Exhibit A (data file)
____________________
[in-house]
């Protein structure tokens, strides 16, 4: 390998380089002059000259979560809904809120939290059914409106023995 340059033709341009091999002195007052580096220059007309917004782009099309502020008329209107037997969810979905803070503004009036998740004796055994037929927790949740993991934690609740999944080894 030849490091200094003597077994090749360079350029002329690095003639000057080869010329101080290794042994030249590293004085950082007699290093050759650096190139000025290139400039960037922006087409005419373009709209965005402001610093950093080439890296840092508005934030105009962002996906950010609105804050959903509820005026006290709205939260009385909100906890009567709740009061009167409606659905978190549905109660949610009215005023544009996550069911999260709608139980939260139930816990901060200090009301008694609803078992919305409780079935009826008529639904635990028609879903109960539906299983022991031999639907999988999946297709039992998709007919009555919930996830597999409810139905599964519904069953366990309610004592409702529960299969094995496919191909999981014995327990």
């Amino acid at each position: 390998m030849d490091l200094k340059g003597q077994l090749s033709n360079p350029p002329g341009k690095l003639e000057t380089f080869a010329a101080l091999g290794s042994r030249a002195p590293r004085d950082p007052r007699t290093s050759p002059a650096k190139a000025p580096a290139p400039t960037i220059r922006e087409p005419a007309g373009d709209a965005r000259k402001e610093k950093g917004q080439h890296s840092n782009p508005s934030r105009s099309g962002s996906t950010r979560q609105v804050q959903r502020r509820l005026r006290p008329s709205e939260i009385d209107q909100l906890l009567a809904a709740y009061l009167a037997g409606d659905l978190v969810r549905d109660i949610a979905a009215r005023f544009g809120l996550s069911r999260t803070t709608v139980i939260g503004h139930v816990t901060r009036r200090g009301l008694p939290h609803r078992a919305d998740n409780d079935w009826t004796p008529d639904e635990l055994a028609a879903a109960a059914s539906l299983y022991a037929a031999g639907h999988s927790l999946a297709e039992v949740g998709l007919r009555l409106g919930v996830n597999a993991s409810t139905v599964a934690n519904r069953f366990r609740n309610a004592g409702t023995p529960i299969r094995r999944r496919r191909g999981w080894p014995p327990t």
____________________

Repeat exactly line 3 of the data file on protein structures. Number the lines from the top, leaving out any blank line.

């Amino acid at each position: 390998m030849d490091l200094k340059g003597q077994l090749s033709n360079p350029p002329g341009k690095l003639e000057t380089f080869a010329a101080l091999g290794s042994r030249a002195p590293r004085d950082p007052r007699t290093s050759p002059a650096k190139a000025p580096a290139p400039t960037i220059r922006e087409p005419a007309g373009d709209a965005r000259k402001e610093k950093g917004q080439h890296s840092n782009p508005s934030r105009s099309g962002s996906t950010r979560q609105v804050q959903r502020r509820l005026r006290p008329s709205e939260i009385d209107q909100l906890l009567a809904a709740y009061l009167a037997g409606d659905l978190v969810r549905d109660i949610a979905a009215r005023f544009g809120l996550s069911r999260t803070t709608v139980i939260g503004h139930v816990t901060r009036r200090g009301l008694p939290h609803r078992a919305d998740n409780d079935w009826t004796p008529d639904e635990l055994a028609a879903a109960a059914s539906l299983y022991a037929a031999g639907h999988s927790l999946a297709e039992v949740g998709l007919r009555l409106g919930v996830n597999a993991s409810t139905v599964a934690n519904r069953f366990r609740n309610a004592g409702t023995p529960i299969r094995r999944r496919r191909g999981w080894p014995p327990t």